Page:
Riot crew prevail in unruly weather
A first attempt at an ocean crossing nearly ended in disaster after the sailing vessel
Riot lost control of its steering while battling the rough weather.
“Anything that could go wrong did go wrong,” said the vessel’s 23-year-old captain Coleman Bowen.
“She is a pretty old ship and we had done some renovations, but pretty much everything we didn’t replace seemed to break. I’m just grateful we all made it home.”
Mr Bowen said he and his friends had decided to take part in the NARC rally with his friends, sailing from Newport to Bermuda before travelling south to the Caribbean and then East to Europe.
But while he said the journey started quietly with calm conditions, things quickly took a turn for the worse when the winds began to pick up.
“Stuff started to break. A lot of stuff started to break. I mean, everything broke,” he said. “We lost steering three times in three different ways.”
Even as the boat continued towards Bermuda Sunday morning, Mr Bowen said the crew battled to keep control, bailing water and foregoing sleep to keep the vessel moving in the right direction.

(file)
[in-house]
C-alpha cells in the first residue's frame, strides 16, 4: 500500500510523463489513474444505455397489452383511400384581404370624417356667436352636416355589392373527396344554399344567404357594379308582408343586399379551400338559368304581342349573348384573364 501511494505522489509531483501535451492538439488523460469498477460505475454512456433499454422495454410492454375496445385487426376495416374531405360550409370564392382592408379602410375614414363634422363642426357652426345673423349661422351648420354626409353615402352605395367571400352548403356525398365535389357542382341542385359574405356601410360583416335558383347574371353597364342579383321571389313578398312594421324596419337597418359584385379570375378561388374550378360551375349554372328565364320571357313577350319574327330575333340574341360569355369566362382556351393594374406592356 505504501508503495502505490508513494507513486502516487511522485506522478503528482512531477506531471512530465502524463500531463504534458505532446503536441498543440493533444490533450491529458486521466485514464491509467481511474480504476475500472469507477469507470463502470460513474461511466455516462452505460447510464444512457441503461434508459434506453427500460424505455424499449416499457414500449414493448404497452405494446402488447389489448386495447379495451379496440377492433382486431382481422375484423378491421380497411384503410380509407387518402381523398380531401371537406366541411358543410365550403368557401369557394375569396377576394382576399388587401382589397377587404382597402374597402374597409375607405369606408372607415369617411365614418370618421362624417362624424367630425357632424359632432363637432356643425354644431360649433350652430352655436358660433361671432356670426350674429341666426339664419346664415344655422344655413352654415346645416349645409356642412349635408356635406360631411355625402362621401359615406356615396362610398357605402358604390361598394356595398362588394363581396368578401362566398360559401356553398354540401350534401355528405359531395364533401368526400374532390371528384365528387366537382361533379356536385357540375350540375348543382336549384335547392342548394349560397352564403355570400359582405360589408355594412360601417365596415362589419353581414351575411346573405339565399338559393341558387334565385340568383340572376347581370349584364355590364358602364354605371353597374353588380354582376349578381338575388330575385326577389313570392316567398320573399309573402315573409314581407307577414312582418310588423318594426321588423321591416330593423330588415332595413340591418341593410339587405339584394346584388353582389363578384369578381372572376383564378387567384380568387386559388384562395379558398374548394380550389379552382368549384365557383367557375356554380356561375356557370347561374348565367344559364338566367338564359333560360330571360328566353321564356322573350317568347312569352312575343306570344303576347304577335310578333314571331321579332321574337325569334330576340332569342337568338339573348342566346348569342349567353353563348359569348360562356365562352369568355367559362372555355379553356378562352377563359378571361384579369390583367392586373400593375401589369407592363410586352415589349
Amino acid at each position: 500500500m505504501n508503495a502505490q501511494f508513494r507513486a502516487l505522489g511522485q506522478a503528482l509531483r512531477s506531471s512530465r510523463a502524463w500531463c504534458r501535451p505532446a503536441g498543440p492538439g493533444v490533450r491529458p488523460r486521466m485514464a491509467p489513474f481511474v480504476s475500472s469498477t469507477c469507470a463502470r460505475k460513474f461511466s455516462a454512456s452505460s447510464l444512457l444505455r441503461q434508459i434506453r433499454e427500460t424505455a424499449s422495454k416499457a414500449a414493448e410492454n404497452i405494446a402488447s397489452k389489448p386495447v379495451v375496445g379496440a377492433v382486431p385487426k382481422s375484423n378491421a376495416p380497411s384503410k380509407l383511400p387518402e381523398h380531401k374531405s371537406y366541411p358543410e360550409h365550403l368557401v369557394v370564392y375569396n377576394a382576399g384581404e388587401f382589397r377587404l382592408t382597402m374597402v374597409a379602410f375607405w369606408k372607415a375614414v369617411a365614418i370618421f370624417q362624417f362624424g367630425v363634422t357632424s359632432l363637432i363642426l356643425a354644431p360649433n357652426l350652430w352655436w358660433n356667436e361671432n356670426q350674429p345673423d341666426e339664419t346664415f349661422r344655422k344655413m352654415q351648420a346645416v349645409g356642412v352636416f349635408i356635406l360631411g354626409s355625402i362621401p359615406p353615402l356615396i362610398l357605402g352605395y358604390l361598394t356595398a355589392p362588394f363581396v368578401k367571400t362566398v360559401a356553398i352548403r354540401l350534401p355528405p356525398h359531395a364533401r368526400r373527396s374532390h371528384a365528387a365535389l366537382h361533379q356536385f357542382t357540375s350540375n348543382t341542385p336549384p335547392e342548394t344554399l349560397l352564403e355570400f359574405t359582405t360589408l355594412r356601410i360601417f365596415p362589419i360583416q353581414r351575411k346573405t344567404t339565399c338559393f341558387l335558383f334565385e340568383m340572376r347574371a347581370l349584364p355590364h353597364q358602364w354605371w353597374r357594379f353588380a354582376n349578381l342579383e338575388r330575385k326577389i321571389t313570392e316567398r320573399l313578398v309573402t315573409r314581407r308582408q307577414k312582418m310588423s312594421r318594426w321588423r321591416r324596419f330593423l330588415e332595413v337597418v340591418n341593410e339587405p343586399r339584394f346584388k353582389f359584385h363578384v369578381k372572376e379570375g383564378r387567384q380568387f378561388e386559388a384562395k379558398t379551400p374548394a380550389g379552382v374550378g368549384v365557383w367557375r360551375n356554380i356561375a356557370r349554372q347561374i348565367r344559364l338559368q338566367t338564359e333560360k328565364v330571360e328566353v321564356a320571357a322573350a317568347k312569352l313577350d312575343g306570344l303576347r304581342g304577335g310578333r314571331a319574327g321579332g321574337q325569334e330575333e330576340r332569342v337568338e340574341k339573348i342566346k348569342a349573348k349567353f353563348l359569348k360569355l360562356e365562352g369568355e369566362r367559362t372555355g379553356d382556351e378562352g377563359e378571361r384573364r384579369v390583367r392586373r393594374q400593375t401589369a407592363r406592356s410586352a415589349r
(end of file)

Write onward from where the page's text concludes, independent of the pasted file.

Worried that they would lose the ship and crash into the rocks, the crew called for help, but while the pilot boat
St George quickly arrived on scene, the problems continued.
Efforts to tow the boat failed due to the inability to steer, and an attempt to tie up alongside the pilot boat resulted in more damage to the wounded boat.
Eventually, the crew made the decision to try and steer the damaged vessel through Town Cut.
“We came through in a sort of ‘s’,” Mr Bowen said. “We were maybe 100ft off the rocks and it was dark, so we didn’t really know what the lay of the land was. We could hear the waves crashing against the land, so we knew we were close.”
Luckily, the vessel managed to avoid the rocks and reach the relative safety of St George’s Harbour.
While Mr Bowen estimated the damage to be at least $10,000, he said he was happy that he and his friends escaped with only scrapes and bruises.
“It was definitely a learning experience,” he said.